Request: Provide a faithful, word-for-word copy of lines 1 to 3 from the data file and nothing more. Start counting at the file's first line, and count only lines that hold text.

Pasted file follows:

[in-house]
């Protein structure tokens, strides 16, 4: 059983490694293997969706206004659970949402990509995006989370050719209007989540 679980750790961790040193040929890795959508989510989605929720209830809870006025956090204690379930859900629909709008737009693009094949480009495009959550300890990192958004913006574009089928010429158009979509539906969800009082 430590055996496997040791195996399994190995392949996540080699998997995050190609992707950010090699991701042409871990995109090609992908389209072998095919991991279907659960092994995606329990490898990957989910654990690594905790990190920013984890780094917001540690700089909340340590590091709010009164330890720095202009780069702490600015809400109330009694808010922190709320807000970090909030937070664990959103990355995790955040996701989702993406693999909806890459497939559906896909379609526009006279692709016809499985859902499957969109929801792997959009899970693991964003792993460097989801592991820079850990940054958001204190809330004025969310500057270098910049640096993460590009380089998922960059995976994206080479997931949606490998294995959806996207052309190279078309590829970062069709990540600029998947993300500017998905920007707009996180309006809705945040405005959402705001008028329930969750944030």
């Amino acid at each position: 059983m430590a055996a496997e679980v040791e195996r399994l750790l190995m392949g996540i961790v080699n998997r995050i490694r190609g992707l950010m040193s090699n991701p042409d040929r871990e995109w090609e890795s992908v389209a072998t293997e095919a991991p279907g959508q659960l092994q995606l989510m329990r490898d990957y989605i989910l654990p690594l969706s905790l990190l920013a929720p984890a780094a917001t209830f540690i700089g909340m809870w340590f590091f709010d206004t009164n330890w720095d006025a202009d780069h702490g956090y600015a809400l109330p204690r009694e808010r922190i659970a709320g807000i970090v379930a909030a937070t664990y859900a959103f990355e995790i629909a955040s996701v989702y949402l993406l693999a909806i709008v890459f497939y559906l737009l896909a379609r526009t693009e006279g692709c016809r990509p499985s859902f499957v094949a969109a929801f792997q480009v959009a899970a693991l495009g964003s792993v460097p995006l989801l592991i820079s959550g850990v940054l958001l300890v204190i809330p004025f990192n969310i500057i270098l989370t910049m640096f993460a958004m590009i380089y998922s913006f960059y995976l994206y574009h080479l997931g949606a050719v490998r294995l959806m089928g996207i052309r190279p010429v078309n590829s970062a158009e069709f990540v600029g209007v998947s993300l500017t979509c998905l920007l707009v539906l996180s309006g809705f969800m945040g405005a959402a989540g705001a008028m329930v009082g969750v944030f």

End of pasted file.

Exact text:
[in-house]
């Protein structure tokens, strides 16, 4: 059983490694293997969706206004659970949402990509995006989370050719209007989540 679980750790961790040193040929890795959508989510989605929720209830809870006025956090204690379930859900629909709008737009693009094949480009495009959550300890990192958004913006574009089928010429158009979509539906969800009082 430590055996496997040791195996399994190995392949996540080699998997995050190609992707950010090699991701042409871990995109090609992908389209072998095919991991279907659960092994995606329990490898990957989910654990690594905790990190920013984890780094917001540690700089909340340590590091709010009164330890720095202009780069702490600015809400109330009694808010922190709320807000970090909030937070664990959103990355995790955040996701989702993406693999909806890459497939559906896909379609526009006279692709016809499985859902499957969109929801792997959009899970693991964003792993460097989801592991820079850990940054958001204190809330004025969310500057270098910049640096993460590009380089998922960059995976994206080479997931949606490998294995959806996207052309190279078309590829970062069709990540600029998947993300500017998905920007707009996180309006809705945040405005959402705001008028329930969750944030």
């Amino acid at each position: 059983m430590a055996a496997e679980v040791e195996r399994l750790l190995m392949g996540i961790v080699n998997r995050i490694r190609g992707l950010m040193s090699n991701p042409d040929r871990e995109w090609e890795s992908v389209a072998t293997e095919a991991p279907g959508q659960l092994q995606l989510m329990r490898d990957y989605i989910l654990p690594l969706s905790l990190l920013a929720p984890a780094a917001t209830f540690i700089g909340m809870w340590f590091f709010d206004t009164n330890w720095d006025a202009d780069h702490g956090y600015a809400l109330p204690r009694e808010r922190i659970a709320g807000i970090v379930a909030a937070t664990y859900a959103f990355e995790i629909a955040s996701v989702y949402l993406l693999a909806i709008v890459f497939y559906l737009l896909a379609r526009t693009e006279g692709c016809r990509p499985s859902f499957v094949a969109a929801f792997q480009v959009a899970a693991l495009g964003s792993v460097p995006l989801l592991i820079s959550g850990v940054l958001l300890v204190i809330p004025f990192n969310i500057i270098l989370t910049m640096f993460a958004m590009i380089y998922s913006f960059y995976l994206y574009h080479l997931g949606a050719v490998r294995l959806m089928g996207i052309r190279p010429v078309n590829s970062a158009e069709f990540v600029g209007v998947s993300l500017t979509c998905l920007l707009v539906l996180s309006g809705f969800m945040g405005a959402a989540g705001a008028m329930v009082g969750v944030f």